Monday, August 07, 2017

Ask JKM a Question: Are We in the Golden Age of TV?



A reader named Jason writes:


"Every so often someone will report how we live in a Golden Age of TV.  I can see where they're coming from: there are a multitude of series boasting superlative writing, acting, production design, et al. Series are allowed to spread an epic story over the course of a season or two in a grand work of fiction, and it's pretty rad.

And yet... maybe it's my imminent curmudgeon-hood, but I feel like the older series did it better.  

Older series like Land of the Lost or Star Trek or Space:1999 knew how to tell compelling, memorable stories in the space of 30 to 60 minutes (less with commercials!) that have stood the test of time.  

It's a little bit of an apples and oranges argument, but I put it to you: which do you think makes for a better series?  

Would you prefer one long epic story, or a seasons' worth of done-in-one adventures?"


Jason, that is a great question, and one of the defining ones, I believe, of pop culture studies in 2017. 

I, myself, have used the "Golden Age" description for modern TV. Why? In part because the TV landscape is one of plenty for fans. MST-3K is back. Twin Peaks is back. The X-Files is back. Star Trek is returning. Lost in Space is also returning.

Basically, the fact that we have moved into a fractured TV landscape, with niche programming, means that networks (or streaming sites like Netflix) don't need huge audiences to justify reviving a show, or keeping one on the air.  This approach has lead to the creation of remarkably ambitious and unusual programs, such as The O.A., Black Mirror, The Handmaid's Tale, and Stranger Things. 



Those are all positives for modern TV. Similarly, modern series such as Fear the Walking Dead survive on lower ratings, in this new era, than those achieved by hits (like The X-Files) in previous generations. That is also a positive. We have fewer genre shows canceled for low ratings.

On the other hand, would we want beloved series to return, if we didn't have a previous golden age? An age that gave us Star Trek, The Twilight Zone, The X-Files, and so on?  Those series have become the bedrock foundation of genre programming.

Perhaps, we have had two or three Golden Ages at this point. And we musn't forget that nostalgia plays a role in this perception, too.


Still, my answer is going to come at this problem sideways, you might say. I think our feelings of quality or a "Golden Age," may finally come down to how we ultimately engage with the drama.

I agree with you your perception of the new-age, circa 2010-2017, let's say. I love Game of Thrones, The Walking Dead, iZombie, Vikings and other modern programs that do all the things you enumerate. They are epic. They are well-written. Their production values are remarkable.  

And yet, frankly, after I finish watching them, I doubt I will return to them in any kind of meaningful way. 

And by contrast, I have returned to Star Trek, Space:1999, Land of the Lost, The Twilight Zone, The X-Files, Buffy the Vampire Slayer, Millennium, The Outer Limits, One Step Beyond and other "older" series again and again, with fresh eyes, over the years, across the decades.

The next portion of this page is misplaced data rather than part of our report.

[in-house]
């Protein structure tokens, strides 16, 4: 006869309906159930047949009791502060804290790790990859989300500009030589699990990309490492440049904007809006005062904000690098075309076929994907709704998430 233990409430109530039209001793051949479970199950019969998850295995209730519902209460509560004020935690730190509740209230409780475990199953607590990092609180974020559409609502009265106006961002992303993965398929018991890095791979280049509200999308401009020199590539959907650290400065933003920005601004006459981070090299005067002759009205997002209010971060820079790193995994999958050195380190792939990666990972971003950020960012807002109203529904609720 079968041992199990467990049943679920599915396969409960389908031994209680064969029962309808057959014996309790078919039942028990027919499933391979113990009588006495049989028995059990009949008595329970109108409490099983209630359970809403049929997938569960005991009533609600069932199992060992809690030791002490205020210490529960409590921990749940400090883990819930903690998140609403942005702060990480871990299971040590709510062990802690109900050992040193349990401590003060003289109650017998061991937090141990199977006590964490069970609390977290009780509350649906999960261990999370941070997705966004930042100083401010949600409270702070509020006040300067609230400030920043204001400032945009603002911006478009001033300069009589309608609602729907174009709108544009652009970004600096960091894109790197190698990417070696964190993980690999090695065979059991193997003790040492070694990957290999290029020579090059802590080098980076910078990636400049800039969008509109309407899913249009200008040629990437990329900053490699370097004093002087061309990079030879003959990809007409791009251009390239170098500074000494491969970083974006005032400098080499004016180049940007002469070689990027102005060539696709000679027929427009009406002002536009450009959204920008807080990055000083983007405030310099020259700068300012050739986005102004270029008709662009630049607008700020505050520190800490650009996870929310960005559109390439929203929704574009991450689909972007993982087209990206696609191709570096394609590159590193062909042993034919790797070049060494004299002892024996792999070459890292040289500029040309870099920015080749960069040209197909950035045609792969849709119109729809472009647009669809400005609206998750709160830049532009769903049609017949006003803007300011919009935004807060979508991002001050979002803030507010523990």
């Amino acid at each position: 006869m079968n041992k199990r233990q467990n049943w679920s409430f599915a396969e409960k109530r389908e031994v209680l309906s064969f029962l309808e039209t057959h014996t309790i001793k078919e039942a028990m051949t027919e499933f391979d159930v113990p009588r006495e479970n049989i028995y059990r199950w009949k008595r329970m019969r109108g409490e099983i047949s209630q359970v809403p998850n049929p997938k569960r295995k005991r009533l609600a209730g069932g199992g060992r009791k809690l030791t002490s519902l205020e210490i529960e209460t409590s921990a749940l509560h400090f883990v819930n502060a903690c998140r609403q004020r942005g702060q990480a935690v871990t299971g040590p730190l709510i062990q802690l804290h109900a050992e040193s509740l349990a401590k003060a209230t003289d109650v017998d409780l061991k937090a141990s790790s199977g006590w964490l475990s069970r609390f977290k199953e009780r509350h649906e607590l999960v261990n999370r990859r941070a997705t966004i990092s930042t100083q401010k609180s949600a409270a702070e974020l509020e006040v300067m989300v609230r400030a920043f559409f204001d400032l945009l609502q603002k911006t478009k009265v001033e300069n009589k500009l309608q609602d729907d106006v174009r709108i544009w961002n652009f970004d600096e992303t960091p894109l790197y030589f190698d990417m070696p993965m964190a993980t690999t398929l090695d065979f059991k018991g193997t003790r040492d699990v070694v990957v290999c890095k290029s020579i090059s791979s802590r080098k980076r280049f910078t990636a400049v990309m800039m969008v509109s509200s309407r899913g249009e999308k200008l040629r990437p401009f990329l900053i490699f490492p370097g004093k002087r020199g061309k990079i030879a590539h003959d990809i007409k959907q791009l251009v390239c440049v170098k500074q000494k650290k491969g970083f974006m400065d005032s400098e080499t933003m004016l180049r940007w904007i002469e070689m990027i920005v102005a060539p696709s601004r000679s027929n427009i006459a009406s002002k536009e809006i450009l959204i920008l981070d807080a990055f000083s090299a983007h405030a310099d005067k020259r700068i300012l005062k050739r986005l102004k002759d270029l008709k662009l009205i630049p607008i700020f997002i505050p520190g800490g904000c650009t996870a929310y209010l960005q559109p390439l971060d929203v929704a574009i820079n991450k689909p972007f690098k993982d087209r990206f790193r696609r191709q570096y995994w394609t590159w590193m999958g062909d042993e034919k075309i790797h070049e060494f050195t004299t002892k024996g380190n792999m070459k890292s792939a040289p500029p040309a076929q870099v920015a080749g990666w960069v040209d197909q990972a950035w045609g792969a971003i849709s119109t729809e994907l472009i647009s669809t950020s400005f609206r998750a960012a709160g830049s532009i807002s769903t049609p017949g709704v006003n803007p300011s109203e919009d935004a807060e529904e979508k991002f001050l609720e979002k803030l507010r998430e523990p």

Is it because these programs were better? Even without the option for serial storytelling (in some cases), or extravagant production values?

My theory is that the quality doesn't matter so much as the personal choice -- and energy -- to interact with these programs. Growing up, I was -- and I think you were -- at the mercy of local stations. Would they show a Twilight Zone or Space:1999 you had not seen yet?   

Remember when there were still three episodes of Star Trek you had never seen, and you scoured the listing in your paper or in TV Guide to look for them?

In hopes that they would, you would have either had to stay up till 3:00 am to watch, in some cases, or set your VCR.

Even in the DVD age, you had to shell out money for box sets, and seek out those box sets. Perhaps just to see six episodes of a 48 episode series.  

There was an act you had to take, to pursue knowledge, to pursue experience, and follow something you were interested in. It cost something to be a fan of a particular director, or program. And that cost is different than the cost of a "service" like Hulu, or Prime.

In the age of streaming, there is no hard work, and therefore no discovery. You are presented with a menu of possible programs, and you can select what's there.  You can't see what isn't there.

If you choose not to, a world of TV programs will be unavailable to you, that you never see. Since Millennium isn't up on Netflix or Amazon Prime, do curious viewers seek it out?

I try not to be a cranky old man, or curmudgeon, as you say, but two semesters teaching film to college students has deeply rattled me. 

These students have never seen a Hitchcock film. They never saw The Matrix, or Fight Club. They haven't seen Alien, even, or the original Planet of the Apes.  If it's not right in front of them, at the right time, they aren't going to see it.

It isn't that they aren't smart. They are smart. 

It is that they have no curiosity about the history and world of film or TV, beyond what Netflix can offer them, on a moment's menu scan.  They have never seen a silent film. They have never seen a black and white film, at all.  They select only the new and the popular, and I find this fact deeply disturbing.

In my class, I have begun assigning them reviews of older films (like The Gold Rush, and Sunset Boulevard), so they HAVE to watch something outside their limited experience, but this is not enough.  It's a mind-set the culture is battling. I wish they were curious about older shows, older films, but they aren't.

So we might be in a golden age of programs, but we are not in a golden age of viewers.  It may not be about the programs at all, but about how are culture is choosing these programs.


Regarding your final question -- serial vs. standalone storytelling -- my preferred mix is the one exemplified by The X-Files. I appreciate a level of serialized continuity, but too much is exhausting.